The Shulchan Aruch (Orach Chaim 429:1) records the celebrated Talmudic dictum (Pesachim 6a) that one begins studying the laws of Pesach thirty days before Pesach. The Mishna Berura (429:1) cites opinions that this rule applies exclusively to Pesach, since the laws of Pesach are so detailed and complex. Among the complexities, notes the Mishna Berura, are the laws of kashering for Pesach. In addition, Rav Soloveitchik observes that Shabbat Hagadol usually falls out on Parshat Tzav. The Rav suggested that this is because Parshat Tzav contains many of the Halachot of kashering. Accordingly, we have chosen to discuss this week a very relevant issue, the kashering of a dishwasher for Pesach.
Dishwasher interiors are, generally speaking, coated with porcelain, metal, or plastic. Therefore, we will discuss the feasibility of kashering utensils made of these materials. The Torah in this week's Parsha teaches (Vayikra 9:21) laws concerning vessels in the Beit Hamikdash which absorbed "taste particles" () of the Korbanot, which become forbidden as Notar (leftovers), after the time the particular Korban may be eaten has elapsed. For example, the morning after a vessel in which a Korban Chatat was cooked contains Notar taste particles within its walls, since the vessel absorbed taste particles from the Korban Chatat that was cooked within it. Just as the Korban Chatat becomes Notar the morning after it is offered, the absorbed food particles from the Korban become Notar the morning after the Korban is offered.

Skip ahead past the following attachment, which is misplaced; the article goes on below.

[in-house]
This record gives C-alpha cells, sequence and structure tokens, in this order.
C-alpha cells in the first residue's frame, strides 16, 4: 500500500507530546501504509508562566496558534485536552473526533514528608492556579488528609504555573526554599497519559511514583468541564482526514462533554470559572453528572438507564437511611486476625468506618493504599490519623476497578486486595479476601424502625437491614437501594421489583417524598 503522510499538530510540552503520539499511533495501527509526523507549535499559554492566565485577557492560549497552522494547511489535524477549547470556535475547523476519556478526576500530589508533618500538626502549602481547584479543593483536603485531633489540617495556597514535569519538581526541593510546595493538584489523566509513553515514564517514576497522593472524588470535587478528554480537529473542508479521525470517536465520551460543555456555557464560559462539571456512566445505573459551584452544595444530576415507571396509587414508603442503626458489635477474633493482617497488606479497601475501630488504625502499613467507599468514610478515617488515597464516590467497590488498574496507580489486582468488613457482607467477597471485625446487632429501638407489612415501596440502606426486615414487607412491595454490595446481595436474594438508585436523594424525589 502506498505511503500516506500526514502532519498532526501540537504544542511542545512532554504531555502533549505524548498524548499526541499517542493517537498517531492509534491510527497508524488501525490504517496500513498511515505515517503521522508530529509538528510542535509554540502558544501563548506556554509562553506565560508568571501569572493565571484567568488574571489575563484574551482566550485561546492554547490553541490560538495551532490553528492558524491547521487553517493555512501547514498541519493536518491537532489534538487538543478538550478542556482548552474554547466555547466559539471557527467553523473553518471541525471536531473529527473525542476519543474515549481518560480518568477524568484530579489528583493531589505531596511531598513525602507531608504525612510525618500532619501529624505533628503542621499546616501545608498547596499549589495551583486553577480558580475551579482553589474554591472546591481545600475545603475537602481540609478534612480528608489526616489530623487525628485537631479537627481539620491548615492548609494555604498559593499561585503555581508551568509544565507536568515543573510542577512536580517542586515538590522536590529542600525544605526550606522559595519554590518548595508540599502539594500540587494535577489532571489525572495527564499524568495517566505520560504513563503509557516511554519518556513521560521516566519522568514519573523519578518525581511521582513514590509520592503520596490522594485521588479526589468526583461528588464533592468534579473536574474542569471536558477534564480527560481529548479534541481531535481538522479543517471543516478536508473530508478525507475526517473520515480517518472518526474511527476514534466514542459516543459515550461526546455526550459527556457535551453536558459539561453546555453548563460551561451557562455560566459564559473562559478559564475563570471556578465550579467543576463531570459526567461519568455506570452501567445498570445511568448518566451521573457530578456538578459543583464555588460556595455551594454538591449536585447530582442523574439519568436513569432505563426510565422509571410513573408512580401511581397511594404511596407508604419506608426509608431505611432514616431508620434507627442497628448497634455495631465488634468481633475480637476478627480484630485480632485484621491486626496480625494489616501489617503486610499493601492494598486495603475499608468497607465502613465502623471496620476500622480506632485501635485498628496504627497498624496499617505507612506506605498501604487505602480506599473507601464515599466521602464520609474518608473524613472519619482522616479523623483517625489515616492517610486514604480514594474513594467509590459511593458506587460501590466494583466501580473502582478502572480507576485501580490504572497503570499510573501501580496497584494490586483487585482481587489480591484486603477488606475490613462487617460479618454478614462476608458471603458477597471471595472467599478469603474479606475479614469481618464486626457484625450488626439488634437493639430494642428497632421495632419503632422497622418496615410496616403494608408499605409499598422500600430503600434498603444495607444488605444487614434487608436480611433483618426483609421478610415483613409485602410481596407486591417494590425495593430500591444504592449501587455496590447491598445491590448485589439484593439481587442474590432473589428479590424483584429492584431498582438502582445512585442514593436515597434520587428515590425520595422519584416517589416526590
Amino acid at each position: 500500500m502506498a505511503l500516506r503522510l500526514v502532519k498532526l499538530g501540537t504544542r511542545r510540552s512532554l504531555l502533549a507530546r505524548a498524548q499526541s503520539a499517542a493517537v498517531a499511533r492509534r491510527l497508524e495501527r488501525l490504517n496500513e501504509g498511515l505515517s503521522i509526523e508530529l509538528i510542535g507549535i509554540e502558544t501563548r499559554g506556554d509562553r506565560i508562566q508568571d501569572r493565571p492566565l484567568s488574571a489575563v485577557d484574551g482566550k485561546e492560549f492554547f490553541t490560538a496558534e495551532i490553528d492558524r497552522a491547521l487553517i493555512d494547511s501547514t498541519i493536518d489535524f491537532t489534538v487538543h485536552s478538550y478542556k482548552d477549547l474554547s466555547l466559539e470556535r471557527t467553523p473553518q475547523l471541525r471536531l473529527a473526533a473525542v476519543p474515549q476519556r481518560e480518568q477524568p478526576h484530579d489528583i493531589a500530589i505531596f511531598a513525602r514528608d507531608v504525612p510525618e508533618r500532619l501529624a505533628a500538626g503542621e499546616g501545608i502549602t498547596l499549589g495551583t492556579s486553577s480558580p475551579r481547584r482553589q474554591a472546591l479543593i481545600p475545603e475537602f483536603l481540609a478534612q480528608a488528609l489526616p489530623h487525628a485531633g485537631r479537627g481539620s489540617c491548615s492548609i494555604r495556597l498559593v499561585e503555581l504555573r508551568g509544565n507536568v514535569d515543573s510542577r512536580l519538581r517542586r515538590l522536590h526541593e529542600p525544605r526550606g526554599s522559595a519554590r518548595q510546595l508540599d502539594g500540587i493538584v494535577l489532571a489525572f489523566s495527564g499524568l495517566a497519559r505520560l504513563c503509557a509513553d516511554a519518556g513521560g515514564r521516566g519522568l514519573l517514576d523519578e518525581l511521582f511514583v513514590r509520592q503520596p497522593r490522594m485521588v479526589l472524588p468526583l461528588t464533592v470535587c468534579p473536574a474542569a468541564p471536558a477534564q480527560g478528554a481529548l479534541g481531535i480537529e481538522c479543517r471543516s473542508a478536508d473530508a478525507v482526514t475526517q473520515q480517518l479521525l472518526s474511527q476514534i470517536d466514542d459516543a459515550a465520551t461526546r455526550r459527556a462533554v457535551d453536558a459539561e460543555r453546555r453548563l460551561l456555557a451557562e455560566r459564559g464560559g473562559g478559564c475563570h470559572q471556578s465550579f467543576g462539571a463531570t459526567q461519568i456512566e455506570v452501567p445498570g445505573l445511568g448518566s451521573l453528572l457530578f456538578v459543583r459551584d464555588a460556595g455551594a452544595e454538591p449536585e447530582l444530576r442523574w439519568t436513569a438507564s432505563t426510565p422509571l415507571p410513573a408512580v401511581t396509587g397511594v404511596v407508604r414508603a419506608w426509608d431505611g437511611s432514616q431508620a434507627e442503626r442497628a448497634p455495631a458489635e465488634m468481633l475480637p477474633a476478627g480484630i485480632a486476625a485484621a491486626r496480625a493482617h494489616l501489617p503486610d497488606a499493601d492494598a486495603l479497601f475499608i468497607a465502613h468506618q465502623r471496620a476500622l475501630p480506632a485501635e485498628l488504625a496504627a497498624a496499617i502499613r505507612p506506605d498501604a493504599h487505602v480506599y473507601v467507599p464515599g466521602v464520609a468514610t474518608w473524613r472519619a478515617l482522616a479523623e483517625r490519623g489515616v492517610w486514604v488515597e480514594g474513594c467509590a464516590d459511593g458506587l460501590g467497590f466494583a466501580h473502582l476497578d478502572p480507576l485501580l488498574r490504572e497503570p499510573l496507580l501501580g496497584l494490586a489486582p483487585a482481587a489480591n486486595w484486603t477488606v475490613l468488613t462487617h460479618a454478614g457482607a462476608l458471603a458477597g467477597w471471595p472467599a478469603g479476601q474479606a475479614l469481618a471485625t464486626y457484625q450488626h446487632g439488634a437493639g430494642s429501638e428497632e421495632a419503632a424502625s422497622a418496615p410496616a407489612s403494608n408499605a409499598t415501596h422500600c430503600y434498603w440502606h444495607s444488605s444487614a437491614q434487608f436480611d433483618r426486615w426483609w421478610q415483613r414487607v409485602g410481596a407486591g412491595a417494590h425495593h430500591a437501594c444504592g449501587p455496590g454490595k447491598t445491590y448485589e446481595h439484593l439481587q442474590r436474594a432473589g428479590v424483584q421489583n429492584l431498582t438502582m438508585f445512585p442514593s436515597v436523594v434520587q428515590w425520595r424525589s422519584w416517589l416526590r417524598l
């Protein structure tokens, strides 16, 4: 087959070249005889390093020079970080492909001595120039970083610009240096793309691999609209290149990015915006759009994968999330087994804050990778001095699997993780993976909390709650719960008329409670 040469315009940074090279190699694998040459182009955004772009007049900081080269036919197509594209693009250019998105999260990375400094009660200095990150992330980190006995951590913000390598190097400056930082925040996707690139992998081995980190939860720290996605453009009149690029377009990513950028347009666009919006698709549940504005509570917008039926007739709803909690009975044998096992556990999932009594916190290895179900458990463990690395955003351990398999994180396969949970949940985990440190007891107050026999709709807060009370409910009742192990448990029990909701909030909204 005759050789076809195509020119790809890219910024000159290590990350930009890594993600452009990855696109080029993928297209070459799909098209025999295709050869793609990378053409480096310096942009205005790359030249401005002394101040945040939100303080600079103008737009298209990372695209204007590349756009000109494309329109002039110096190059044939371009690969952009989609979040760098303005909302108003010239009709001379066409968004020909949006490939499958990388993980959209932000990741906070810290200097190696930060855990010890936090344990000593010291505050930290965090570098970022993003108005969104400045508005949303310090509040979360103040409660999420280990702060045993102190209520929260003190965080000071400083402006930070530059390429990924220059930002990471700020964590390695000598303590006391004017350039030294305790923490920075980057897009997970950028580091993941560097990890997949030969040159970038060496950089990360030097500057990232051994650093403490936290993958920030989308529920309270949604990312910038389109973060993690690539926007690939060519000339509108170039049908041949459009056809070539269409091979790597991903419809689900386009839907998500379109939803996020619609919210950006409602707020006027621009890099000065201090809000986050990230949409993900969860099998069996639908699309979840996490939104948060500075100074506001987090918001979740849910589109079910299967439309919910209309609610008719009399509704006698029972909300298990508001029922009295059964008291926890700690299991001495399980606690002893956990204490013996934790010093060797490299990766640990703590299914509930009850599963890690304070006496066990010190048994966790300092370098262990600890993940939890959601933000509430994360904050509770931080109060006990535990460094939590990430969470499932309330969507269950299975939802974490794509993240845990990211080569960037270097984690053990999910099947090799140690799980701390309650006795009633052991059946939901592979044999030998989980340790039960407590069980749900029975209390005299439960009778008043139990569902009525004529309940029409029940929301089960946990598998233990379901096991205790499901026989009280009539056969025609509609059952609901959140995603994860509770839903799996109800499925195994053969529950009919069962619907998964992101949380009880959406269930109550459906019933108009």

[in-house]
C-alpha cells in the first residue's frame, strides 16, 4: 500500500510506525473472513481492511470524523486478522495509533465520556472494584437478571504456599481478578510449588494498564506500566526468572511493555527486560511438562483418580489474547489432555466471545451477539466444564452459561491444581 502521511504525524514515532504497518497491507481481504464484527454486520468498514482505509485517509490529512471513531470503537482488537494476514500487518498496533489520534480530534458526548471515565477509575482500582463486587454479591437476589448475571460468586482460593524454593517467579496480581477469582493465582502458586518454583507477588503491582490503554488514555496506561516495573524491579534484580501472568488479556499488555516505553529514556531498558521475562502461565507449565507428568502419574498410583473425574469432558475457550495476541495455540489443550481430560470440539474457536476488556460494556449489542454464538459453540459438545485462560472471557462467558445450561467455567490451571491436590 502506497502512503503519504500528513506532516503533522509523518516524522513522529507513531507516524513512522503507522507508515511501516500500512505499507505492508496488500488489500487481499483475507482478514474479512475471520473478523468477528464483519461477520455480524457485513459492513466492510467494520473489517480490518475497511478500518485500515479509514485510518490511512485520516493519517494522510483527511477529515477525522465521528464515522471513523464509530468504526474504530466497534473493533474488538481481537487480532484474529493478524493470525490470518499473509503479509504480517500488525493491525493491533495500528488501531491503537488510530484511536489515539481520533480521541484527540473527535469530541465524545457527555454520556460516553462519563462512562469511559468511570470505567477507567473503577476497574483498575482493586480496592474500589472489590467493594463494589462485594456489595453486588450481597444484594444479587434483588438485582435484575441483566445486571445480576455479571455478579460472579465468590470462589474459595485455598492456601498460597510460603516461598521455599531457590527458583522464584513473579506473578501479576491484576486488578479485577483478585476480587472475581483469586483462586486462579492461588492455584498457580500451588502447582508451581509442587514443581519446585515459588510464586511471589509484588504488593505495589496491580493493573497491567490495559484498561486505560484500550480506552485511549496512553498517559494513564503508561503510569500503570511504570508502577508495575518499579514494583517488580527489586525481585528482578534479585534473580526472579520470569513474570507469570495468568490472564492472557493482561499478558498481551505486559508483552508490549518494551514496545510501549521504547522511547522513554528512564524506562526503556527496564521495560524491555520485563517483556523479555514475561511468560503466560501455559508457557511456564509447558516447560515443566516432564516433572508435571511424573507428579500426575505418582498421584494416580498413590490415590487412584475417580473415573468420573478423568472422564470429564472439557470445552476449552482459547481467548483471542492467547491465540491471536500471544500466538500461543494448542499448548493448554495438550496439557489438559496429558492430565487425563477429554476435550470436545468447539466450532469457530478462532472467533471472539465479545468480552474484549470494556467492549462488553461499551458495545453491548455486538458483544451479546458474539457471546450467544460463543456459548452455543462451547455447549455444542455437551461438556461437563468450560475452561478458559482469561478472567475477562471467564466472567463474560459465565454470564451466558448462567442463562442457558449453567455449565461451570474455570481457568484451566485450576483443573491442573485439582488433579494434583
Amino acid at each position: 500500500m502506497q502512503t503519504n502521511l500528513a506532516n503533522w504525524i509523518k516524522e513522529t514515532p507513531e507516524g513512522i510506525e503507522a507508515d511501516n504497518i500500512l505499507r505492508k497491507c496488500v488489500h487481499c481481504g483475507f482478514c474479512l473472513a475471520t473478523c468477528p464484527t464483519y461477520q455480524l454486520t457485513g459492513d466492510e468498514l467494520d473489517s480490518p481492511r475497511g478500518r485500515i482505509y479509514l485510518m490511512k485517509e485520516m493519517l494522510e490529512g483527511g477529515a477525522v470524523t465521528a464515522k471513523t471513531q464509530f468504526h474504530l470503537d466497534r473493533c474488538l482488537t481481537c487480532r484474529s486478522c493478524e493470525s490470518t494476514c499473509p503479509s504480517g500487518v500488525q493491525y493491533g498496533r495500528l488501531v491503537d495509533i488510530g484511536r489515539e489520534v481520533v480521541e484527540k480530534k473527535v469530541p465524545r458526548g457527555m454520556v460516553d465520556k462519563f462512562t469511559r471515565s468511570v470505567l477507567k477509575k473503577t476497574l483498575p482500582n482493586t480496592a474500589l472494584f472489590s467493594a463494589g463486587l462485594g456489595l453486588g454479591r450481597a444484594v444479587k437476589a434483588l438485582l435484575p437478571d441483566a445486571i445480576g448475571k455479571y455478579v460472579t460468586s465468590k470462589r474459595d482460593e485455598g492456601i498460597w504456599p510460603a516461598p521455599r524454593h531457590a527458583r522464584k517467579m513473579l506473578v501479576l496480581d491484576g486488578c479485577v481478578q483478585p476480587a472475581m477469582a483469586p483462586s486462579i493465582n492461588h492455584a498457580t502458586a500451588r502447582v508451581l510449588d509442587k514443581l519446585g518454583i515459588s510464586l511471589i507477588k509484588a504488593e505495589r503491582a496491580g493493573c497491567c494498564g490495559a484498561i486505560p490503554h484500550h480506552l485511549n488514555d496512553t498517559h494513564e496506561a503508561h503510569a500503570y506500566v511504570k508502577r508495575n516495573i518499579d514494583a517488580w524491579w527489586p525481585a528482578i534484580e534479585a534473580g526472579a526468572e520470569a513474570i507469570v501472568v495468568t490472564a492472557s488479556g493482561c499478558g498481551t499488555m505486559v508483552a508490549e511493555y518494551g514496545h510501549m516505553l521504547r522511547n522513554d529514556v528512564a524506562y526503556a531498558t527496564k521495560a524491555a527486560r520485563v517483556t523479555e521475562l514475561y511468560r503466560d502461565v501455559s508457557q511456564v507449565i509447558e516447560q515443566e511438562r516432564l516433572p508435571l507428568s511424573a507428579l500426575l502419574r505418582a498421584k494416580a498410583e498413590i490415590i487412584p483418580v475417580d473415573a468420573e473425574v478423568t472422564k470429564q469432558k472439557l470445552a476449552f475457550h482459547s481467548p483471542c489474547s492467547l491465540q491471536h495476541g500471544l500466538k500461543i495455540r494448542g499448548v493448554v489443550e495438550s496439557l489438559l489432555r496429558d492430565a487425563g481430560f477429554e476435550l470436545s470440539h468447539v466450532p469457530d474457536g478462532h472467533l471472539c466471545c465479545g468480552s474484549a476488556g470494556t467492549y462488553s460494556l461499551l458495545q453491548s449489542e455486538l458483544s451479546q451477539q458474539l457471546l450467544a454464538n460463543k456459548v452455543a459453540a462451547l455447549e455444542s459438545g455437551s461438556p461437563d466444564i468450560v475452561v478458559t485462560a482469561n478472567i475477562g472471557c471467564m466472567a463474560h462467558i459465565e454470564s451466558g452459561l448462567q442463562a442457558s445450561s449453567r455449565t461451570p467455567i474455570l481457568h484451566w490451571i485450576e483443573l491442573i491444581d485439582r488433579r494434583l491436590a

The Torah teaches that we may not use vessels that have Notar taste particles within them, until these particles have been purged from the vessel. The Torah teaches that metal utensils may have their Notar taste particles purged by being placed into boiling hot water and subsequently rinsed in cold water. Outside of the Temple we are not required to rinse a utensil in cold water after it is purged. Our practice is to do so as a reminder of our procedures in the Beit Hamikdash (see Tosafot Avoda Zara 7b s.v. and Aruch Hashulchan 452:20).
This Pasuk, however, also teaches that earthenware vessels in which Korbanot were cooked must be destroyed. Rashi quotes the Gemara (Pesachim 30b) which derives from this Pasuk that , an earthenware vessel can never have all of its absorbed taste particles purged. Thus, we see that metal vessels can be kashered but earthenware cannot be kashered. However, even earthenware may be kashered by returning it to a kiln, (see Shulchan Aruch O.C. 451:1). Rabbeinu Tam explains this exception (Tosafot Pesachim 30b s.v. ) by stating that a kiln does not purge the taste particles from the earthenware; instead, it recreates the utensil. When the utensil emerges from the kiln it is considered a new vessel. Rav Hershel Schachter informed this author of Rav Soloveichik's ruling that a self-cleaning oven can act as a kiln in this regard. Accordingly, a non-kosher earthenware vessel may be kashered by running through a cycle in a self-cleaning oven (if the vessel doesn't break due to the heat!) This procedure, obviously, is not relevant to our question of kashering a dishwasher.
The Status of Porcelain
The question we are faced with is whether porcelain may be kashered or not. Porcelain, simply put, is non-porous earthenware. Acharonim debate whether it may be kashered or perhaps need not be kashered at all since it is non-porous. The Darkei Teshuva (121:26) cites various opinions on this issue. The Mishna Berura (451:163) rules strictly, that porcelain has the status of earthenware and cannot be kashered. Rav Eliezer Waldenburg summarizes the issue:
Look at all the ink spilled in a attempt to rule that since porcelain is non-porous it need not be kashered. Nevertheless, the consensus of Halachic opinion and the accepted Halachic practice is to treat porcelain as earthenware which may not be kashered.